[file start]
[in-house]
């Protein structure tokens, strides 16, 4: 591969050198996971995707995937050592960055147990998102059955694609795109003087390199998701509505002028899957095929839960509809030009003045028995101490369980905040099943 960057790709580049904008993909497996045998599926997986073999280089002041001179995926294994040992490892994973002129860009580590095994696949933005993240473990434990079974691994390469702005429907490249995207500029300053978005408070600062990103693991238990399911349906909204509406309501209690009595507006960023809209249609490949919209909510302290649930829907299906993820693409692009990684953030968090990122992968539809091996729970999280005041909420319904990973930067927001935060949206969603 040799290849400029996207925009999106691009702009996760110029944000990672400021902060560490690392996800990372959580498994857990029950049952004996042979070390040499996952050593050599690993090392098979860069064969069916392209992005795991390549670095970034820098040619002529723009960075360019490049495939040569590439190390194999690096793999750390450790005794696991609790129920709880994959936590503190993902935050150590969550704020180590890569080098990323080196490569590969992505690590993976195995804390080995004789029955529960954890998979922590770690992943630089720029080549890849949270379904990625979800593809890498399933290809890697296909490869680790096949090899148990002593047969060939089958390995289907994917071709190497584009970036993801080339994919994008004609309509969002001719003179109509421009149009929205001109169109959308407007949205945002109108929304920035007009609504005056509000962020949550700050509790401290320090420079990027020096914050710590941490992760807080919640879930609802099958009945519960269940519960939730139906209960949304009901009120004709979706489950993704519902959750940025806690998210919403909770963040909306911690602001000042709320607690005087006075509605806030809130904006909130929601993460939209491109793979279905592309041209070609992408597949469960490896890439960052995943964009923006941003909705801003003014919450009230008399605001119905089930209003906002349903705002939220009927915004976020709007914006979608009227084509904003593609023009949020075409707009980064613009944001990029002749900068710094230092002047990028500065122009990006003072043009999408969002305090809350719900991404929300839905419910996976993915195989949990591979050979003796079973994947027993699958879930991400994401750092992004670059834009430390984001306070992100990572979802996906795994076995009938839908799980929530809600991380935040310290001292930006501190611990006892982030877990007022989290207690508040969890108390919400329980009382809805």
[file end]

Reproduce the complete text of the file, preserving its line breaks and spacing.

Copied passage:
[in-house]
């Protein structure tokens, strides 16, 4: 591969050198996971995707995937050592960055147990998102059955694609795109003087390199998701509505002028899957095929839960509809030009003045028995101490369980905040099943 960057790709580049904008993909497996045998599926997986073999280089002041001179995926294994040992490892994973002129860009580590095994696949933005993240473990434990079974691994390469702005429907490249995207500029300053978005408070600062990103693991238990399911349906909204509406309501209690009595507006960023809209249609490949919209909510302290649930829907299906993820693409692009990684953030968090990122992968539809091996729970999280005041909420319904990973930067927001935060949206969603 040799290849400029996207925009999106691009702009996760110029944000990672400021902060560490690392996800990372959580498994857990029950049952004996042979070390040499996952050593050599690993090392098979860069064969069916392209992005795991390549670095970034820098040619002529723009960075360019490049495939040569590439190390194999690096793999750390450790005794696991609790129920709880994959936590503190993902935050150590969550704020180590890569080098990323080196490569590969992505690590993976195995804390080995004789029955529960954890998979922590770690992943630089720029080549890849949270379904990625979800593809890498399933290809890697296909490869680790096949090899148990002593047969060939089958390995289907994917071709190497584009970036993801080339994919994008004609309509969002001719003179109509421009149009929205001109169109959308407007949205945002109108929304920035007009609504005056509000962020949550700050509790401290320090420079990027020096914050710590941490992760807080919640879930609802099958009945519960269940519960939730139906209960949304009901009120004709979706489950993704519902959750940025806690998210919403909770963040909306911690602001000042709320607690005087006075509605806030809130904006909130929601993460939209491109793979279905592309041209070609992408597949469960490896890439960052995943964009923006941003909705801003003014919450009230008399605001119905089930209003906002349903705002939220009927915004976020709007914006979608009227084509904003593609023009949020075409707009980064613009944001990029002749900068710094230092002047990028500065122009990006003072043009999408969002305090809350719900991404929300839905419910996976993915195989949990591979050979003796079973994947027993699958879930991400994401750092992004670059834009430390984001306070992100990572979802996906795994076995009938839908799980929530809600991380935040310290001292930006501190611990006892982030877990007022989290207690508040969890108390919400329980009382809805």